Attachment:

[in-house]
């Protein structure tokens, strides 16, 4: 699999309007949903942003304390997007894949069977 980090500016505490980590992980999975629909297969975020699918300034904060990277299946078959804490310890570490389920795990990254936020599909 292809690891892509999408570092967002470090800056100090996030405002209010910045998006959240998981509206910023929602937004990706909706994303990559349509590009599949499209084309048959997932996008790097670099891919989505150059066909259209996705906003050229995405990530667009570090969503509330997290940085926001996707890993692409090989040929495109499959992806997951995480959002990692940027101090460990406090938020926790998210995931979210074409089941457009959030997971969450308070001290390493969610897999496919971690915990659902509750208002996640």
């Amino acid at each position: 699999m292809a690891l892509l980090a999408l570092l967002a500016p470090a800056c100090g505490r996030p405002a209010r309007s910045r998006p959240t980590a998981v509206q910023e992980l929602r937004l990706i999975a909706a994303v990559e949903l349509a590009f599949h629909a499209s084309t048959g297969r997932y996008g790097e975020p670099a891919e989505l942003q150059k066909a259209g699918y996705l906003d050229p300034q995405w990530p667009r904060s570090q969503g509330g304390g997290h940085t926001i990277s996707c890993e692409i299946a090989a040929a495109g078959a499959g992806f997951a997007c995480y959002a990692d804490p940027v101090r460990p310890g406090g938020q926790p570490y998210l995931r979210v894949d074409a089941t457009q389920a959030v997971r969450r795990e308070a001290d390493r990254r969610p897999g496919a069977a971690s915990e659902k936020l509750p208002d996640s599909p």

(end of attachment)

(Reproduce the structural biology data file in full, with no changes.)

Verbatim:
[in-house]
């Protein structure tokens, strides 16, 4: 699999309007949903942003304390997007894949069977 980090500016505490980590992980999975629909297969975020699918300034904060990277299946078959804490310890570490389920795990990254936020599909 292809690891892509999408570092967002470090800056100090996030405002209010910045998006959240998981509206910023929602937004990706909706994303990559349509590009599949499209084309048959997932996008790097670099891919989505150059066909259209996705906003050229995405990530667009570090969503509330997290940085926001996707890993692409090989040929495109499959992806997951995480959002990692940027101090460990406090938020926790998210995931979210074409089941457009959030997971969450308070001290390493969610897999496919971690915990659902509750208002996640």
């Amino acid at each position: 699999m292809a690891l892509l980090a999408l570092l967002a500016p470090a800056c100090g505490r996030p405002a209010r309007s910045r998006p959240t980590a998981v509206q910023e992980l929602r937004l990706i999975a909706a994303v990559e949903l349509a590009f599949h629909a499209s084309t048959g297969r997932y996008g790097e975020p670099a891919e989505l942003q150059k066909a259209g699918y996705l906003d050229p300034q995405w990530p667009r904060s570090q969503g509330g304390g997290h940085t926001i990277s996707c890993e692409i299946a090989a040929a495109g078959a499959g992806f997951a997007c995480y959002a990692d804490p940027v101090r460990p310890g406090g938020q926790p570490y998210l995931r979210v894949d074409a089941t457009q389920a959030v997971r969450r795990e308070a001290d390493r990254r969610p897999g496919a069977a971690s915990e659902k936020l509750p208002d996640s599909p």